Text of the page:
"Oh. I'm sorry."

"It was not you that killed her, Amy." Ezra said quietly. "She died in her sleep, without pain, at least." The translator gave a little sigh, and picked up his pen, going back to his work.

Amy watched him for a moment, and then looked to her own work.

The next day, Ezra was in as usual. They were chatting amiably enough about books over tea when something changed on the translator's face. Black scrawls of lettering marred the skin, which had lightened to a brownish yellow, on his face and his hands, and Amy tilted her head to the side as she stared at him.

"What is it, dear?" He asked, obviously confused at the way she'd stopped mid-sentence.

"Your- your face, it's-" Ezra frowned and glanced to the window to see his reflection, and promptly dropped his mug.

"Oh, dear." He said, the closest he ever seemed to come to cursing.

"What happened?"

"My glamour's fallen." Ezra muttered, eyes still flickering over his reflection. "Miss Timmons, I'm afraid I'm going to have to ask you to accompany me somewhere."

"Are you an alien or something?" She said, still staring. The black, inky writing seemed to move over his skin.

"No." He answered shortly. "Nothing so incredible. Come now, I need you to tell our dear superior that I've succumbed to an illness and that you're going to drive me home."

She stared up (for he was rather tall) at him. "Are you seri-"

"Miss Timmons, if you do not assist me in this matter it will not end well for me." He said clearly, with a pleading note in his voice.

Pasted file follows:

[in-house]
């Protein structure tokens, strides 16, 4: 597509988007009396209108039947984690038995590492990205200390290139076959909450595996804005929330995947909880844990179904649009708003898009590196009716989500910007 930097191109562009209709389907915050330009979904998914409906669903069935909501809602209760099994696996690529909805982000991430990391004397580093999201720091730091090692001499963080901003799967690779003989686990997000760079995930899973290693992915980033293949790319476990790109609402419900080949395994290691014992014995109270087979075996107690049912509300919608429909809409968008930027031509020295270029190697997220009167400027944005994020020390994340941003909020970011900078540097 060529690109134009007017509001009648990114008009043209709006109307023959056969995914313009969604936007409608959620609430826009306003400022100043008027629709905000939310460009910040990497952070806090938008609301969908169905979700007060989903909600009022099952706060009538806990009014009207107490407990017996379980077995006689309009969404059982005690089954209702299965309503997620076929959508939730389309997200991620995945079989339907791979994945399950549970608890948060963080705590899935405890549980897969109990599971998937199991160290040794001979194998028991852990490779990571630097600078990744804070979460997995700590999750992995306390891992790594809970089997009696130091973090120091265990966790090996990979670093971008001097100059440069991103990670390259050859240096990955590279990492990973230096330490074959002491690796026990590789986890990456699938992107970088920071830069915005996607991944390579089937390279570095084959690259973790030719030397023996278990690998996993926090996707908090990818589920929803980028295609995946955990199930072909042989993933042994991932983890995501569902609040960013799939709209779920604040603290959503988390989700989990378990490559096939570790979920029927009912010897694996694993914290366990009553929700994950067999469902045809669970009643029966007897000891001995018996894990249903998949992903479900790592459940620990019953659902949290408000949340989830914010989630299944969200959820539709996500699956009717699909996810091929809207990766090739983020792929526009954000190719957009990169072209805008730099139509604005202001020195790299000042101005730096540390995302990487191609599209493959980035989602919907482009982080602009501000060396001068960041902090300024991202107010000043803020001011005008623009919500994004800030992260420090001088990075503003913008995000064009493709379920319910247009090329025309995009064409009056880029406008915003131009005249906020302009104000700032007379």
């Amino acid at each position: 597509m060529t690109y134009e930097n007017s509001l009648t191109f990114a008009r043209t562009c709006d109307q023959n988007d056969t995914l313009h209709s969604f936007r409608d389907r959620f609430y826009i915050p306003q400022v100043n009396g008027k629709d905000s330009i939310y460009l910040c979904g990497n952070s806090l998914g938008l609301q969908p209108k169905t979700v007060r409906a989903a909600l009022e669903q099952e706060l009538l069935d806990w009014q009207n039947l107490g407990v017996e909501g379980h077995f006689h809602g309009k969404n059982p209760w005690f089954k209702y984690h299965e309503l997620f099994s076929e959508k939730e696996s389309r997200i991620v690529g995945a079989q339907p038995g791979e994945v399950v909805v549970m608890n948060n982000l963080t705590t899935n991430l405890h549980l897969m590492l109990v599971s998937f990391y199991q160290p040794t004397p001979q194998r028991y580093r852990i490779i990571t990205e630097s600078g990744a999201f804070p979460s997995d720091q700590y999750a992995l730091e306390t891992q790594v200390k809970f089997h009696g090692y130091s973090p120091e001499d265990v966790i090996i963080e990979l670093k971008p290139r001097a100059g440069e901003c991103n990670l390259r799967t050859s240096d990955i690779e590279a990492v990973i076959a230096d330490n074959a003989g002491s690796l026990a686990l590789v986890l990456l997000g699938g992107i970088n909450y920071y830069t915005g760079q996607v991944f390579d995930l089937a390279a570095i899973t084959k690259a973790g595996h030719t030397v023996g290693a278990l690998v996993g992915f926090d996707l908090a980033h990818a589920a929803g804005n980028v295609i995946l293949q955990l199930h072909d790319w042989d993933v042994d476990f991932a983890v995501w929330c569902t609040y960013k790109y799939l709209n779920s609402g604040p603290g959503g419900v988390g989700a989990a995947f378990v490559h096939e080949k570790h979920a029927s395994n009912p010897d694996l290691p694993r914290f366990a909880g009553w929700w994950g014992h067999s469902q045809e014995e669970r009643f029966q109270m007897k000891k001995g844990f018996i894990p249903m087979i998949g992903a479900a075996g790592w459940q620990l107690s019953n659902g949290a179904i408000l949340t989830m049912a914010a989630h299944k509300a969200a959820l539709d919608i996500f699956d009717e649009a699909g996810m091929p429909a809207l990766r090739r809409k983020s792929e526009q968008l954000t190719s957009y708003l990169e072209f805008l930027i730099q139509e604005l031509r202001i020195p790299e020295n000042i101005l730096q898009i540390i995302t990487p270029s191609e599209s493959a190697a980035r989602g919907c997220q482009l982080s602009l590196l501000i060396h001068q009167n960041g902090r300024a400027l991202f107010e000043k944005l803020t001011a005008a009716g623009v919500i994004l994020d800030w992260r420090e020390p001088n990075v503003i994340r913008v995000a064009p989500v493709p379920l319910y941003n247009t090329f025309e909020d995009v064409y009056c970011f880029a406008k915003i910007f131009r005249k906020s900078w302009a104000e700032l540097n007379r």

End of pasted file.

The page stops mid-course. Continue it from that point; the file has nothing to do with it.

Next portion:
They were in the back catalogue room, and Ezra moved to pick up his coat and his brief case, pulling the coat on and stiffening the collar so that it mostly hid his face.

"Okay." She nodded, electing to trust. She knew Ezra, she liked him. She could trust- whatever he was. She ran from the room quickly to speak to the library head, Bernie MacTaggart. She nodded. They were only an hour from closing time anyway, and if Ezra couldn't drive himself home...

"Miss Timmons, this way." He led her to his car and slid into the driver's seat, indicating for her to take the passenger side.

She swallowed, and did so, closing the door behind her. Leaning back and reaching onto the backseat, Ezra grasped at a hat and pulled it out. "I must admit," He said as he put it on his head. "I was rather expecting something like this, but my brother always thinks he knows best."


"Miss Timmons, my most humble apologies, but I'm afraid I must make a phone call." Amy bit her lip, and then nodded, going quiet.

Ezra dialled a number on his phone – a brown thing that didn't look like any mobile she'd seen before – and put it aside. It rang loudly as he pulled out of the parking space, until someone answered on the other side.


"Émile." Ezra said, sounding somewhat surprised. "Where's Baruch?"

The man on the other end of the line laughed. "He fell down the stairs."

"Oh, for goodness' sake, Émile!" The translator growled. Amy watched his face, seeing the characters on his face twist and morph into new ones. He gave a little sigh.

"My glamour's fallen entirely."

Émile sobered. "You- Oh. Oh, I sho- um." He stammered a bit. "Are you gonna fly over?"

"I can't. Émile, this is Amelia."

"Uh, hi." She said, voice tentative.

"Got yourself a lady friend?" Émile sounded overjoyed at the prospect.

"No." Ezra spat. "I need you to come over with a stone or something, ask Himeros or-"

"I got it. Don't worry."

"Thank you, brother."

"S'no worry. Head over to your apartment, and we'll be set and jazzy."

The phone went off with a small click. "Miss Timmons, I would ask that you accompany me to my apartment. Now that you have a- ah – a glimpse, as it were, I think it best that you see all."

Amelia had always been curious. Always had a need to explore and read further, work her way through all the information she could digest and just take it in.

"Okay." She murmured, and nodded. "Okay."